An Illinois citizens group on Friday moved a step forward in its aim to change the way the state draws legislative boundaries. The constitutional amendment its pushing would take the task of creating new maps from the state legislature and give it to an independent commission. But the proposal still faces hurdles to get on November's ballot.

The Supreme Court has rejected former Illinois Gov. Rod Blagojevich's appeal of his corruption convictions that included his attempt to sell the vacant Senate seat once occupied by President Barack Obama. 

Amanda Vinicky / NPR Illinois | 91.9 UIS

Presidential candidates are making final swings through Illinois ahead of Tuesday's primary. Amanda Vinicky has a roundup of the weekend campaigning, and a preview of what's still to come.

Barack Obama
Pool photo by Terrence Antonio James / Chicago Tribune

A candidate for the Illinois House has gotten help from an unlikely, high-level political figure.

With the race for the White House and control of the U.S. Senate on the line (not to mention leading the free world) President Barack Obama surely has plenty on his mind this election cycle. Evidently, that includes a contentious, and expensive, primary race for the Illinois House.

He's voiced an ad, asking voters to support Juliana Stratton.

public domain

Congress recently authorized a complete rewrite of the unpopular No Child Left Behind Act. What does that mean for Illinois?

Barack Obama, Michael Madigan and John Cullerton
Pool photo by Terrence Antonio James / Chicago Tribune

Illinois' leaders are still stuck in a budgetary quagmire, weeks after President Barack Obama came to Springfield to call for less polarization in politics.

For this episode of The Players: Your look into who's who in Illinois politics and what they're up to (or more precisely this time around -- your look into who's who in national politics and what they were up to when they visited Illinois).

Barack Obama
Pool photo by Terrence Antonio James / Chicago Tribune

On Feb. 12 -- Abraham Lincoln's birthday -- officials released plans to salute another President with state ties.

Just days ago, on Wed., Feb. 10, President Barack Obama gave a major speech in Springfield, at the capitol, where he'd once served in the state Senate.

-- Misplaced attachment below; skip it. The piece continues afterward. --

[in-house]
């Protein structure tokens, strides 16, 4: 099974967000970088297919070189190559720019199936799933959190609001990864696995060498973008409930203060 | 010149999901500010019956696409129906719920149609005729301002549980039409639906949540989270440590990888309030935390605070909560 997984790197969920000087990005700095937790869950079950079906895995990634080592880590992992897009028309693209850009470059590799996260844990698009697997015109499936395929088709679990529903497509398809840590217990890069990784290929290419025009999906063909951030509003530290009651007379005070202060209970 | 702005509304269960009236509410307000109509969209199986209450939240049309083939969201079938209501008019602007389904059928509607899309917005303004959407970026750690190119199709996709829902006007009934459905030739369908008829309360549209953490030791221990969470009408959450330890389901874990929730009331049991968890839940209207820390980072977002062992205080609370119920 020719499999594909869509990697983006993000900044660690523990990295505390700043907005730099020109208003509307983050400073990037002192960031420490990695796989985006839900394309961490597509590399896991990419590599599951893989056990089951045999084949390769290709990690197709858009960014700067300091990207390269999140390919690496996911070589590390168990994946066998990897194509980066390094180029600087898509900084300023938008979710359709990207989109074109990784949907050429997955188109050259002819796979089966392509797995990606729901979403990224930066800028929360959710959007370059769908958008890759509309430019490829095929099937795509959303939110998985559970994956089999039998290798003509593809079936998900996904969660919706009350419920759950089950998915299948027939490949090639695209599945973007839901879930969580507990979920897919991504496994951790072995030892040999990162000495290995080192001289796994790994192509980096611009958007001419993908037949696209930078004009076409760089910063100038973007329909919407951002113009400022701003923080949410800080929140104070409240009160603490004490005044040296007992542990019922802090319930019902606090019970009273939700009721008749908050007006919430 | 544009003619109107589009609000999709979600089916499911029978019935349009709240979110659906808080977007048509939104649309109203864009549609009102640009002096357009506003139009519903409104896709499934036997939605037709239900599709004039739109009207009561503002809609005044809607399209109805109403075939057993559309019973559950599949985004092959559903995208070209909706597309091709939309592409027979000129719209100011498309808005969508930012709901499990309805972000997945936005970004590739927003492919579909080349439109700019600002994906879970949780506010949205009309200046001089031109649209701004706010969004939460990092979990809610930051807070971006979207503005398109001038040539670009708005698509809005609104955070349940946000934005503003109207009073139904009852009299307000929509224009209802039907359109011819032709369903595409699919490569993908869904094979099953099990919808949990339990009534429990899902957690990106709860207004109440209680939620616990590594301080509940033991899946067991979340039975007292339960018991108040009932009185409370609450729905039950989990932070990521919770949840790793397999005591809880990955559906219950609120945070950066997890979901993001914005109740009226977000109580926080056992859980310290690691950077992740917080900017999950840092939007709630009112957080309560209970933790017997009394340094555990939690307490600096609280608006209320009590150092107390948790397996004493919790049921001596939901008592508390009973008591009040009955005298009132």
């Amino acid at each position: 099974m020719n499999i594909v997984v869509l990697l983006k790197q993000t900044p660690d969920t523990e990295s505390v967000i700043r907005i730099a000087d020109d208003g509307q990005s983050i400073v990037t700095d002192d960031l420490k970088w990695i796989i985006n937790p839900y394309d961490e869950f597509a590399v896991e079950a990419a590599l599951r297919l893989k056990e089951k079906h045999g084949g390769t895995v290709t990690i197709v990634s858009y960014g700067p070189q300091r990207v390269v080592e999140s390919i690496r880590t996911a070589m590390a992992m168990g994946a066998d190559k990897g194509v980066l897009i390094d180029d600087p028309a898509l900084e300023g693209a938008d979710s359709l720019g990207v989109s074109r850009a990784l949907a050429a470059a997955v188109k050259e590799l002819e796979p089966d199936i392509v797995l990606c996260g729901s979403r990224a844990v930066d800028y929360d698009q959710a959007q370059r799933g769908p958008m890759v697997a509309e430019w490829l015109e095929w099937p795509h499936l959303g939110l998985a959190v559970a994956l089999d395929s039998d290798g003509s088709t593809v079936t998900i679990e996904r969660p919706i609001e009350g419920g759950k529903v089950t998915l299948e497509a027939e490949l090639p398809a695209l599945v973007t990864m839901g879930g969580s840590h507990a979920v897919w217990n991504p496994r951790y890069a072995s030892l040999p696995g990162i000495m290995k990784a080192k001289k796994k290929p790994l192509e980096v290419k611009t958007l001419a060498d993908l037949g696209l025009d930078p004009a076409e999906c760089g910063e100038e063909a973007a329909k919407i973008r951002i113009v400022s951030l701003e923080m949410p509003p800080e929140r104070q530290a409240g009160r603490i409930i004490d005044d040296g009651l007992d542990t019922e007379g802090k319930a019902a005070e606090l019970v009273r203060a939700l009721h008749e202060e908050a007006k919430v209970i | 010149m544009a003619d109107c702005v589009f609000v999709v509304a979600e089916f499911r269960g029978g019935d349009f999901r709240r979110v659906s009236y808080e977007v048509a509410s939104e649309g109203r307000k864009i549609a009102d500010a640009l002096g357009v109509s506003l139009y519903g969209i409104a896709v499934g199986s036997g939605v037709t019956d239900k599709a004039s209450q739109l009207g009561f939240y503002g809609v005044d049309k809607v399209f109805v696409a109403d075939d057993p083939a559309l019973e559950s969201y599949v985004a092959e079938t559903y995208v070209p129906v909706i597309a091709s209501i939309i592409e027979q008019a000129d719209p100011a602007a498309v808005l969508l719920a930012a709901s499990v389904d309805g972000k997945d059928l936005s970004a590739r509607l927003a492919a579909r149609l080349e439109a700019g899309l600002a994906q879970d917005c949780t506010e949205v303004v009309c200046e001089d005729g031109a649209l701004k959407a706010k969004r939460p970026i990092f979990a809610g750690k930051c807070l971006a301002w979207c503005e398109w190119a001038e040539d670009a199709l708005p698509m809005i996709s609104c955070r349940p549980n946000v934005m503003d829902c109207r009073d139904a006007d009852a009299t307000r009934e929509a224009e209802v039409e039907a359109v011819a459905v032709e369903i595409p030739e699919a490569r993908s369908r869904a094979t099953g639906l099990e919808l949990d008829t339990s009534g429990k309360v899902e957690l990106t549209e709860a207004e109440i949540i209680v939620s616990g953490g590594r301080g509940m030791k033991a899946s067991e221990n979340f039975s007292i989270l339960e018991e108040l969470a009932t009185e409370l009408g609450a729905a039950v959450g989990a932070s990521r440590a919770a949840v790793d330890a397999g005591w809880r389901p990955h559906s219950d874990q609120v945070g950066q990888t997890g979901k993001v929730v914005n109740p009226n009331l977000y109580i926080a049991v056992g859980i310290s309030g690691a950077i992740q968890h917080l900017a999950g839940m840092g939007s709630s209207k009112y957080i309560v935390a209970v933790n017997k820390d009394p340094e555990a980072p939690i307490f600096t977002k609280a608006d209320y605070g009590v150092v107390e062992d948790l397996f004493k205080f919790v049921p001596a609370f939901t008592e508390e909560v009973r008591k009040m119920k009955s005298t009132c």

"Thank you for such a warm welcome as I come back home," he said to legislators' applause and hoots.

Dick Durbin, Barack Obama, Bruce Rauner, Jim Langfelder
Pool photo by Justin L. Fowler / The State Journal-Register

President Barack Obama returned to Springfield to address the Illinois General Assembly this week. He's renewing the central argument of his first campaign for president: that most Americans want a less bitter, less divisive form of politics. Did his message resonate with Illinois lawmakers?

Barack Obama outside the Old State Capitol
Pool photo by Justin L. Fowler / The State Journal-Register

On a freezing February day in 2007, President Barack Obama announced his bid for the nation's highest office in front of the Old State Capitol in downtown Springfield -- the place where Abraham Lincoln gave his historic "House Divided" speech. At the time, Obama called for hope and change.

Nine years later -- to the very day -- Obama came back to Springfield. In his last year as president, he says he believes in the "politics of hope."

The themes of Obama's speech yesterday echoed what he'd said nine years ago, back when his hair hadn't yet gone gray.

Air Force One
Pool photo by Justin L. Fowler / The State Journal-Register

Click the image to launch a slideshow of White House pool photographs by Justin L. Fowler of The State Journal-Register and Terrence Antonio James of the Chicago Tribune.

Barack Obama
Pool photo by Terrence Antonio James / Chicago Tribune

President Barack Obama addressed a joint session of the Illinois General Assembly Wednesday. As expected, he talked about improving American politics. What follows is Illinois Public Radio's broadcast of the full speech, hosted by Niala Boodhoo with reporting and analysis from IPR's Amanda Vinicky and Brian Mackeyand former state Sen. Rick Winkel, who's with the University of Illinois' Institute of Government and Public Affairs. There's also video of the speech and a transcript provided by the White House press office.

Barack Obama
Pool photo by Justin L. Fowler / The State Journal-Register

President Barack Obama returned to the Illinois State Capitol Wednesday. In the building where his political career began, he spoke to lawmakers about reaching across the bitter divide in American politics.

npr.org

Nine years after he came to Springfield to announce he was running for President, Barack Obama will return to the state capitol Wednesday. He'll address Illinois representatives and senators at the statehouse.

Obama will be only the fourth sitting president to speak before a joint session of the Illinois General Assembly. President William Howard Taft did it in 1911, Herbert Hoover in 1933, then Jimmy Carter in 1978.

Obama campaign announcement
courtesy Brian Mackey

President Barack Obama is set to address the Illinois General Assembly in Springfield Wednesday. Statehouse reporter Brian Mackey filed this preview of what the president is expected to say — and what he probably won’t say.

BarackObama/flickr

The fate of Illinois' budget impasse could be influenced by the leader of the free world. At least, that's what Springfield Mayor Jim Langfelder is hoping for.

A Push To Make Obama's Birthday A State Holiday

Feb 8, 2016
npr.org

This week, we'll celebrate Lincoln's Birthday.  Should President Obama also get a holiday in his home state?  Some lawmakers think so.